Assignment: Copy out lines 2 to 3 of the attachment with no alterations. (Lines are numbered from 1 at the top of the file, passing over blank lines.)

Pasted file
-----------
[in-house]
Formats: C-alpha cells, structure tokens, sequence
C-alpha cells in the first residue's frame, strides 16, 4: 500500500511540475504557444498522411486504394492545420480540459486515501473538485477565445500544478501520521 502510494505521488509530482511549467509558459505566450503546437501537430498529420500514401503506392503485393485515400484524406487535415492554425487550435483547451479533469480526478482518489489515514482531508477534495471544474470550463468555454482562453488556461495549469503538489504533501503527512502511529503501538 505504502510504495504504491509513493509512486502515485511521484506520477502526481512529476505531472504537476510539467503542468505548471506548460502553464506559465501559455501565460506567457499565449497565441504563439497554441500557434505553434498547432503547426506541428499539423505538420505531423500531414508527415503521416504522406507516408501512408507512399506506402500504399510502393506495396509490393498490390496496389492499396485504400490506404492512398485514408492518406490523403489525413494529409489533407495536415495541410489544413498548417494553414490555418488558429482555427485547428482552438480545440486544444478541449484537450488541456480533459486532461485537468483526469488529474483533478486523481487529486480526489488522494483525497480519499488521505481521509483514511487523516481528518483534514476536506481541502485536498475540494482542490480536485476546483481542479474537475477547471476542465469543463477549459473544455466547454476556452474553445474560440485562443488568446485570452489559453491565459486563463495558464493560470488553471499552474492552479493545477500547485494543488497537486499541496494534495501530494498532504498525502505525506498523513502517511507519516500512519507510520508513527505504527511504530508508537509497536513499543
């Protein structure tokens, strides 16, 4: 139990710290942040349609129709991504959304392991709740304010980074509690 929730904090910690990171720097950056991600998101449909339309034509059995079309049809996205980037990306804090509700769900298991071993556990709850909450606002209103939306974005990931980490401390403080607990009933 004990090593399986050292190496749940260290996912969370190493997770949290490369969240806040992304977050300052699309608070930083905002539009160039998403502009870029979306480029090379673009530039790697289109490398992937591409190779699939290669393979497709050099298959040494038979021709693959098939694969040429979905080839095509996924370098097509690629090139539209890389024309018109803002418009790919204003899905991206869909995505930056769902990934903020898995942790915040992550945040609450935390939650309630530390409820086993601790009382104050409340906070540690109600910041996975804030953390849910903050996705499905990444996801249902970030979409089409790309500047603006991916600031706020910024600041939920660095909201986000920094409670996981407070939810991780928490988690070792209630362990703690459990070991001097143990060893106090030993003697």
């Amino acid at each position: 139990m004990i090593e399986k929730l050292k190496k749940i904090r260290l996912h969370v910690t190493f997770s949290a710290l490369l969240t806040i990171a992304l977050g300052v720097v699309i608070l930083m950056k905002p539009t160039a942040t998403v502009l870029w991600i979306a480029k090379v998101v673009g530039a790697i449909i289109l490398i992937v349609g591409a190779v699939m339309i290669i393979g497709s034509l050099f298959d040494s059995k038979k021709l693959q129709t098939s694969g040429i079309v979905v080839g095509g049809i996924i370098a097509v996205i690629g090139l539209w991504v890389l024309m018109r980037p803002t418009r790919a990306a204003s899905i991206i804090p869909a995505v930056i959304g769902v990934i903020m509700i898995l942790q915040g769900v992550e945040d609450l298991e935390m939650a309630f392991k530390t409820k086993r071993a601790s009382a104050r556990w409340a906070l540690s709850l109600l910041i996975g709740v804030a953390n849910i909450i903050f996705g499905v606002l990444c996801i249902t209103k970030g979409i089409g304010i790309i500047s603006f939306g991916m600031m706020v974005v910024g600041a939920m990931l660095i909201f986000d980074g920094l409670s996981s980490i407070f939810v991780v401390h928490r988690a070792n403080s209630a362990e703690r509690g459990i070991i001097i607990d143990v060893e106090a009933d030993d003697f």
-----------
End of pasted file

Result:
Formats: C-alpha cells, structure tokens, sequence
C-alpha cells in the first residue's frame, strides 16, 4: 500500500511540475504557444498522411486504394492545420480540459486515501473538485477565445500544478501520521 502510494505521488509530482511549467509558459505566450503546437501537430498529420500514401503506392503485393485515400484524406487535415492554425487550435483547451479533469480526478482518489489515514482531508477534495471544474470550463468555454482562453488556461495549469503538489504533501503527512502511529503501538 505504502510504495504504491509513493509512486502515485511521484506520477502526481512529476505531472504537476510539467503542468505548471506548460502553464506559465501559455501565460506567457499565449497565441504563439497554441500557434505553434498547432503547426506541428499539423505538420505531423500531414508527415503521416504522406507516408501512408507512399506506402500504399510502393506495396509490393498490390496496389492499396485504400490506404492512398485514408492518406490523403489525413494529409489533407495536415495541410489544413498548417494553414490555418488558429482555427485547428482552438480545440486544444478541449484537450488541456480533459486532461485537468483526469488529474483533478486523481487529486480526489488522494483525497480519499488521505481521509483514511487523516481528518483534514476536506481541502485536498475540494482542490480536485476546483481542479474537475477547471476542465469543463477549459473544455466547454476556452474553445474560440485562443488568446485570452489559453491565459486563463495558464493560470488553471499552474492552479493545477500547485494543488497537486499541496494534495501530494498532504498525502505525506498523513502517511507519516500512519507510520508513527505504527511504530508508537509497536513499543